These were symptomatic of a loss of confidence on the part of management. Fitzmaurice fell for the delusion that football based on skills and going man to man was old fashioned, even ridiculous. The result was that Kerry have not looked like Kerry. They have picked types, rather than the best players. They have played systematic football rather than football, and in general, they have played like a team that is unsure.
When Mayo thrashed them in the replayed semi-final last year, Fitzmaurice was at rock bottom. What he did next may prove to be the most significant decision of the coming decade. He ditched the science, picked the best players in the county regardless of age or past history, picked them in their natural positions, and let them at it.
So Paul Murphy is now restored to wing-back. Young Gavin White on the other wing is as fast as Jack McCaffrey and perhaps even the roadrunner. The front six is a thing of beauty. Their individual ability, their skills, their audacity, the delight they take in playing together reminds us what Gaelic football can be. They have a bit to go yet, but already they are starting to look like the great Down forward line of 1991/'94, or the Tyrone front six of 2005. Most importantly, they are brilliant to watch, and when a team play the right way, they become a shared journey for the players, supporters and neutrals. As distinct from the farce created by Jimmy's massed defence.
Like the Dubs, Kerry are feeling the game again, enjoying it. Because they have gone man to man, exerting ferocious pressure on the opposition (something every team used to do before the arrival of the spoofers). They have no uncertainty about what they should be doing. Because they have a half-forward line in position, when they win the ball they are able to kick lovely accurate kick passes to them, the half-backs charge through, the inside forwards make great complementary runs and generally they are a nightmare to play against and a joy to watch. A bit like any good team before the advent of science.
Sky told us at the weekend that Mayo's Diarmuid O'Connor ran 16 kilometres, according to the computer chip in his jersey. But they weren't able to tell us whether those runs were creative, whether they assisted a team-mate to get a score, whether they were smart runs or dumb runs. In the end, he cramped up and lay on the field as the clock counted down. Like Forrest Gump, maybe he ran too much. And Kildare won.
The things that really won the game for Kildare were not mentioned. Aidan O'Shea's needless turnover, Cillian O'Connor's anonymity, David Clarke's terrible kick-out straight to three Kildare men, Stephen Coen's failure to make any contribution from midfield, Paul Cribbin running riot against Keith Higgins, Paddy Durcan (who had a brilliant game) blazing the ball over the bar when he was clean through and, most of all, Kildare having a serious on-day. Human stuff. Stuff that we all understand.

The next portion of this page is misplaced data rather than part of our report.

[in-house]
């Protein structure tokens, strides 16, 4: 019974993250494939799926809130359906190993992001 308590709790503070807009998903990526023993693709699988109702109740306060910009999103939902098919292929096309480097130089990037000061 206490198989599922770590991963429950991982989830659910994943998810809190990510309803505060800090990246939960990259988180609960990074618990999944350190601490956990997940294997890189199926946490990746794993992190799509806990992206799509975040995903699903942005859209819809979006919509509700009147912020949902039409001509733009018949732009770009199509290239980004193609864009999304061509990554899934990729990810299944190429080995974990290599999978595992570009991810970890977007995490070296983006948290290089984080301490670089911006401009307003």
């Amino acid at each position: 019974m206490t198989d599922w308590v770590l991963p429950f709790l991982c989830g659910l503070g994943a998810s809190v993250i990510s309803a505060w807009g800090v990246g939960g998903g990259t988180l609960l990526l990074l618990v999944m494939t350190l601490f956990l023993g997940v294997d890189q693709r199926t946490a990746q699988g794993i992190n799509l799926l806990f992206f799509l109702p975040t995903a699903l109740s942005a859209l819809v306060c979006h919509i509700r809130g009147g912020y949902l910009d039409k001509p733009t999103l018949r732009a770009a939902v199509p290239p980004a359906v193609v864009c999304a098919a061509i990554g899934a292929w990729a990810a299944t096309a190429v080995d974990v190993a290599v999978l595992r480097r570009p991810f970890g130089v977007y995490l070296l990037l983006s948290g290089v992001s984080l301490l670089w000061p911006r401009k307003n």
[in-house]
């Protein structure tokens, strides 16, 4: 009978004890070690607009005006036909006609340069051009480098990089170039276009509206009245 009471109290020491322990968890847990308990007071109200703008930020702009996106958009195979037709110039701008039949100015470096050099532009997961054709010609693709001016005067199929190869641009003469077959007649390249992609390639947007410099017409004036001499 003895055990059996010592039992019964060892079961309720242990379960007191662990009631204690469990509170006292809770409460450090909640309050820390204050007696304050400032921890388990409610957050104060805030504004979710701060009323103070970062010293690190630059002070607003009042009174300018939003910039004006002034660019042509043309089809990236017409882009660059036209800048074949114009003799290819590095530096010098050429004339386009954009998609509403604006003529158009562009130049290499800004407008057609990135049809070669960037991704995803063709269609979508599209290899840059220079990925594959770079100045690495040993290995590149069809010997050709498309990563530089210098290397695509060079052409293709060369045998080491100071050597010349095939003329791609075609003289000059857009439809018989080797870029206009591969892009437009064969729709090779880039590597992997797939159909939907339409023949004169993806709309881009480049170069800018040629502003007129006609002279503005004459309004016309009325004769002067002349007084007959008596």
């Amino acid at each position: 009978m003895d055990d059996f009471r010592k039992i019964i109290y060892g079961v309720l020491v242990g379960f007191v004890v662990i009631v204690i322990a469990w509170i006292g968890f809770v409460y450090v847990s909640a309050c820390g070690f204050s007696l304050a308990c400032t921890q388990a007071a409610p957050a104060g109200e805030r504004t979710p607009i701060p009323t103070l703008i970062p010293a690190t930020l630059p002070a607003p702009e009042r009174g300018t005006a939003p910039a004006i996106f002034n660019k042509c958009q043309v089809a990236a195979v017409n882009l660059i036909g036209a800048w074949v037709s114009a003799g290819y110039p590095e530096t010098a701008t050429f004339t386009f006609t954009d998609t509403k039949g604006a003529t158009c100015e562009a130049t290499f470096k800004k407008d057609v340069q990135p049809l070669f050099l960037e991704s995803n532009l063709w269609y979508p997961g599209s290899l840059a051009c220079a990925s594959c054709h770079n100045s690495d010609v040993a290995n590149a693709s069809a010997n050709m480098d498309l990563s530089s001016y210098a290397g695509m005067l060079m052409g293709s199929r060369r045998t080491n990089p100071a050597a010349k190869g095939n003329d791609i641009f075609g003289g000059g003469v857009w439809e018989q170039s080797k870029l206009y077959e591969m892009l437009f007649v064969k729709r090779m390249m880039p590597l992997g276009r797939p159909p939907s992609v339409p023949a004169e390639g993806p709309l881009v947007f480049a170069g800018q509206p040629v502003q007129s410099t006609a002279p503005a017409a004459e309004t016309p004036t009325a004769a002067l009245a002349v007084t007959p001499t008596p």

So, it was very heartening to read Enda McGinley's column in this week's Irish News. Having been an apologist for defensive systems for several years, Tyrone's renowned three-time All-Ireland winner has finally had enough. He said in his column that having previously taken the view that the obsession with defensive systems was "an evolutionary phase" he has had "a Road to Damascus conversion" during this year's Ulster championship.
McGinley goes on to describe what we have all felt over the last five years as this once great game has fallen into disrepute. "A sense of frustration, even boredom" watching games unfold. The article is well worth reading. He concludes by saying, "To call a spade a spade, this is not the game I love, nor the game 95 per cent of people love." I rang him on Friday afternoon for a chat. "95 per cent? You're having a laugh Enda," I said. "I'm saying 99.9 per cent minimum. The 0.1 per cent is made up of a small number of self-promoting coaches, the Sky studio team and people on high doses of Prozac."
Science has very confined limits. It needs to be treated with suspicion. If the battle between humans and science is lost, then our players will become part of a dour machine that is the opposite of sport. We are already seeing this in many counties. This is why McGinley in his piece suggests that "a revolution" is required.
Great sport, in the end, is about courage, imaginative attacking, intuition, self-expression, luck, and footballing wisdom that has been passed down through the generations. Kerry are beginning to rediscover that. Time for the rest of us to do the same.